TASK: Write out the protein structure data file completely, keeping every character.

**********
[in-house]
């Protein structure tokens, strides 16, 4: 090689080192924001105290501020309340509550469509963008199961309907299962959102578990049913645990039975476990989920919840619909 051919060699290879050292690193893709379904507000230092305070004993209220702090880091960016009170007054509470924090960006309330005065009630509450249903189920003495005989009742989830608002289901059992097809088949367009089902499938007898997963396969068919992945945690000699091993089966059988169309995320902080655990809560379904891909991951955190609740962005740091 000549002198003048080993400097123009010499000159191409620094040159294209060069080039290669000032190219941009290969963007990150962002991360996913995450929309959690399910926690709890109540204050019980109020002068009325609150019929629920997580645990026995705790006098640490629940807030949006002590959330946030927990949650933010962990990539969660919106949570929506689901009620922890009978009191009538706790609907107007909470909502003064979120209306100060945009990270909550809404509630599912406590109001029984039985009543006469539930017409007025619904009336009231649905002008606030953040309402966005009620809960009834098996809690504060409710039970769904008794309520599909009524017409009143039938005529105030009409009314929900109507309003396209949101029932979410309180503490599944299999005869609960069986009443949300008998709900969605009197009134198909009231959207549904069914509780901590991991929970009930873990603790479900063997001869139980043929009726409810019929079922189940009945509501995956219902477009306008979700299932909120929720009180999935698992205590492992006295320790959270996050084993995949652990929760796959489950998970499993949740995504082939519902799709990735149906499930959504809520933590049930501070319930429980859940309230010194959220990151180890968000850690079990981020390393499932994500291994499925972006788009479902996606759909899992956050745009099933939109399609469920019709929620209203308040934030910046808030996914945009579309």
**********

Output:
[in-house]
């Protein structure tokens, strides 16, 4: 090689080192924001105290501020309340509550469509963008199961309907299962959102578990049913645990039975476990989920919840619909 051919060699290879050292690193893709379904507000230092305070004993209220702090880091960016009170007054509470924090960006309330005065009630509450249903189920003495005989009742989830608002289901059992097809088949367009089902499938007898997963396969068919992945945690000699091993089966059988169309995320902080655990809560379904891909991951955190609740962005740091 000549002198003048080993400097123009010499000159191409620094040159294209060069080039290669000032190219941009290969963007990150962002991360996913995450929309959690399910926690709890109540204050019980109020002068009325609150019929629920997580645990026995705790006098640490629940807030949006002590959330946030927990949650933010962990990539969660919106949570929506689901009620922890009978009191009538706790609907107007909470909502003064979120209306100060945009990270909550809404509630599912406590109001029984039985009543006469539930017409007025619904009336009231649905002008606030953040309402966005009620809960009834098996809690504060409710039970769904008794309520599909009524017409009143039938005529105030009409009314929900109507309003396209949101029932979410309180503490599944299999005869609960069986009443949300008998709900969605009197009134198909009231959207549904069914509780901590991991929970009930873990603790479900063997001869139980043929009726409810019929079922189940009945509501995956219902477009306008979700299932909120929720009180999935698992205590492992006295320790959270996050084993995949652990929760796959489950998970499993949740995504082939519902799709990735149906499930959504809520933590049930501070319930429980859940309230010194959220990151180890968000850690079990981020390393499932994500291994499925972006788009479902996606759909899992956050745009099933939109399609469920019709929620209203308040934030910046808030996914945009579309």